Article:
The Federal High Court in Abuja where Kanu is facing charges bordering on treasonable felony had accredited only 10 media houses to cover the trial of the leader of the Indigenous People of Biafra, Nnamdi Kanu.
Reacting, Civil society organisation, Amnesty International, condemned Nigerian authorities for placing restriction on the number of journalists that can report the trial.
Amnesty International, on its official Twitter handle on Monday, said the move is a restriction on access to information, adding that it also violates fair hearing.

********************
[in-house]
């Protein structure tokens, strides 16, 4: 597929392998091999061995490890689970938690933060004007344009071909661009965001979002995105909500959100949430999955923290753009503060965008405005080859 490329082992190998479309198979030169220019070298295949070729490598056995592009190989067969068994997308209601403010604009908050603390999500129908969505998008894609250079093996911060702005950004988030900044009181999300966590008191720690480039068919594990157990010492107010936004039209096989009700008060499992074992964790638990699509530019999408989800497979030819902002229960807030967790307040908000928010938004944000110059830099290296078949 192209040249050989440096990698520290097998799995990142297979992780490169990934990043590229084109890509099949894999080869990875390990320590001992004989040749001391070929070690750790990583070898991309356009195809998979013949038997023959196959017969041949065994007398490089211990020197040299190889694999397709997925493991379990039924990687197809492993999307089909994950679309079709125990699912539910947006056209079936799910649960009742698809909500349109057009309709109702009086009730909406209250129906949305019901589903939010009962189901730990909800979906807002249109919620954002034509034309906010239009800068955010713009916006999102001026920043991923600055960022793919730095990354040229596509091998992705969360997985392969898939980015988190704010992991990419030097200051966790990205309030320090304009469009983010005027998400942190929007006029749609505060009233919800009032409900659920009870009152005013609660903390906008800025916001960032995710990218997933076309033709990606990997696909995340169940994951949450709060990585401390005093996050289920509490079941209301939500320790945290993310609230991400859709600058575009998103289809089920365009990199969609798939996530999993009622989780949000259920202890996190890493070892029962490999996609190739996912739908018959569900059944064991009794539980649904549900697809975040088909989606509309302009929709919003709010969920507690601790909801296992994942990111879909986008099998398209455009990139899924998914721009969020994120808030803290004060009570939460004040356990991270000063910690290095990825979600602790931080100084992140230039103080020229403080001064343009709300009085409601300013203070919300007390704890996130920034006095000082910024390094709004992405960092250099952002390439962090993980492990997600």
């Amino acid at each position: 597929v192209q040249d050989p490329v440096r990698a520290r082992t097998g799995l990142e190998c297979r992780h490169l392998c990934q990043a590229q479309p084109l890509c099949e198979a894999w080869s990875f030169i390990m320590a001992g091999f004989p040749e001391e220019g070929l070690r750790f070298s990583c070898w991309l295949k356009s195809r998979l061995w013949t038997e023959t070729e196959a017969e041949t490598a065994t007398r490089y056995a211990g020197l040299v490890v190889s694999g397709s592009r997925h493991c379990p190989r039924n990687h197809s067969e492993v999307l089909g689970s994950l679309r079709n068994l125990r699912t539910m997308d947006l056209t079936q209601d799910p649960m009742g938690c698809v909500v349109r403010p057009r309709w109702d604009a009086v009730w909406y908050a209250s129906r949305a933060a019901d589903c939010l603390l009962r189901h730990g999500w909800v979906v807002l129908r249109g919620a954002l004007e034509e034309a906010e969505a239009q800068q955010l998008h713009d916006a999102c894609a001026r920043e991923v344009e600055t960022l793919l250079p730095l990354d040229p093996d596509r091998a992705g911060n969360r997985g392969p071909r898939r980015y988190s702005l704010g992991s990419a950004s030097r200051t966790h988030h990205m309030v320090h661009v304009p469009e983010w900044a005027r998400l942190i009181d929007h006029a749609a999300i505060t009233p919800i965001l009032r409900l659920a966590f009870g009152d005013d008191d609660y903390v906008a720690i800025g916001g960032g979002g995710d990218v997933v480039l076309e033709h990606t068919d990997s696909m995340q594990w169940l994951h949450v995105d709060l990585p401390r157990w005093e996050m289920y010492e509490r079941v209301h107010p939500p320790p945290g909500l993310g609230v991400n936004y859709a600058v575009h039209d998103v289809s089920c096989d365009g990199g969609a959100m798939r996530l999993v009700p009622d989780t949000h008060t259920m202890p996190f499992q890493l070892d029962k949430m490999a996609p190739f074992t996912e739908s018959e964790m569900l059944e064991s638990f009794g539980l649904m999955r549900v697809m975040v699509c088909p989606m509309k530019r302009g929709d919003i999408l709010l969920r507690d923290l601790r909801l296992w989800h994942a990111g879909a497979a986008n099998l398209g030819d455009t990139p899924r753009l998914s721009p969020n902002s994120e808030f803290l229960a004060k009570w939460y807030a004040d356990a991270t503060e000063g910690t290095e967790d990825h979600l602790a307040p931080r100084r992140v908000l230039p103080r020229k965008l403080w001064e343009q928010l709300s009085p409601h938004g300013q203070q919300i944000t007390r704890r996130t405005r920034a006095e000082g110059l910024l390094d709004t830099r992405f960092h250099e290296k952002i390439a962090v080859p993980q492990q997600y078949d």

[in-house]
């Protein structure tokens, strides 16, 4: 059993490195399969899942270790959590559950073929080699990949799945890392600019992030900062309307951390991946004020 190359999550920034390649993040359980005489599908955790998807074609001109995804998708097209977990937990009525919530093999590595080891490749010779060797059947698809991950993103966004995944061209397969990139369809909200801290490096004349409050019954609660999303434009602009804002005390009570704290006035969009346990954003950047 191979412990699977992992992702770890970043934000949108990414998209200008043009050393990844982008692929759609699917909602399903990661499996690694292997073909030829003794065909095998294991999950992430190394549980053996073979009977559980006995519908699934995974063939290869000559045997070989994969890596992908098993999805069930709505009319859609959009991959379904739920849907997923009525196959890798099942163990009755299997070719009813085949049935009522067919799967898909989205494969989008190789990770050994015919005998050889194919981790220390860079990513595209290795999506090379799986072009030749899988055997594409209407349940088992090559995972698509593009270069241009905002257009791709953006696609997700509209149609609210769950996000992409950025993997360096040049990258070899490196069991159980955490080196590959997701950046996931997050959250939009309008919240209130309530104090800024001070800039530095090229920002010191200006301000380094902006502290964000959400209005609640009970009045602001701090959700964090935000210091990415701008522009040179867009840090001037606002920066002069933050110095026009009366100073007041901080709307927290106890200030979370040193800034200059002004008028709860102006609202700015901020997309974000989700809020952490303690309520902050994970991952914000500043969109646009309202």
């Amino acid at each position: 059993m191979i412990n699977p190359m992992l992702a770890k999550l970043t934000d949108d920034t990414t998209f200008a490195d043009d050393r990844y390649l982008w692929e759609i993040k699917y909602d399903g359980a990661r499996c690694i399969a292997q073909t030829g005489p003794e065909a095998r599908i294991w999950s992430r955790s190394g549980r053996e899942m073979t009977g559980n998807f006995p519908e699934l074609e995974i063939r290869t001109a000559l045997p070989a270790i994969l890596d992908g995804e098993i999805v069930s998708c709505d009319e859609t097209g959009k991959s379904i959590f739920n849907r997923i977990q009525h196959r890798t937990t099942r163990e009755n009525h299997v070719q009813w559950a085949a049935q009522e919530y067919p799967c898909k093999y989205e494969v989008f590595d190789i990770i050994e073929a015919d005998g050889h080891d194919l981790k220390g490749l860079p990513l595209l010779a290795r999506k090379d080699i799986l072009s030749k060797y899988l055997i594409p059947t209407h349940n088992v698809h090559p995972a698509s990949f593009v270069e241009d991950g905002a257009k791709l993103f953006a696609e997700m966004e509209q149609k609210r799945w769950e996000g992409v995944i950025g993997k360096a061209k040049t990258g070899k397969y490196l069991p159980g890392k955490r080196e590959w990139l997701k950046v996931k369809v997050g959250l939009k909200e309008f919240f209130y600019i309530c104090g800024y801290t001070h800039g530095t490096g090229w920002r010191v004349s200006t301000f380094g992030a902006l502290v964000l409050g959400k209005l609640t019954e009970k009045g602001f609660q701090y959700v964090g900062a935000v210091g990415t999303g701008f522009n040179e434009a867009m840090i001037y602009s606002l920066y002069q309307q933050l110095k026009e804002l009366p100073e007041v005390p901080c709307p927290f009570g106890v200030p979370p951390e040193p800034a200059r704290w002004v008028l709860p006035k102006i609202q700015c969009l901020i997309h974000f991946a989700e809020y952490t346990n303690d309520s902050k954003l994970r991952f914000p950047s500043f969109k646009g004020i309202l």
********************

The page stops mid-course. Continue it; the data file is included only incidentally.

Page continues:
“Amnesty International condemns Nigerian authorities’ restriction of the number of journalists that can report the trial of the leader of Indigenous People of Biafra (IPOB) Nnamdi Kanu, which started today in Abuja.
“Selecting few journalists to cover the trial is a restriction on access to information and an attempt to deny people the right to know. It also violates all fair hearing guarantees.
“We call on the Nigerian authorities to respect the right to fair hearing and immediately lift the restriction and allow the media unhindered access to the court to do their job. This is yet another bizarre and unacceptable attack on the Nigerian media that must not stand.”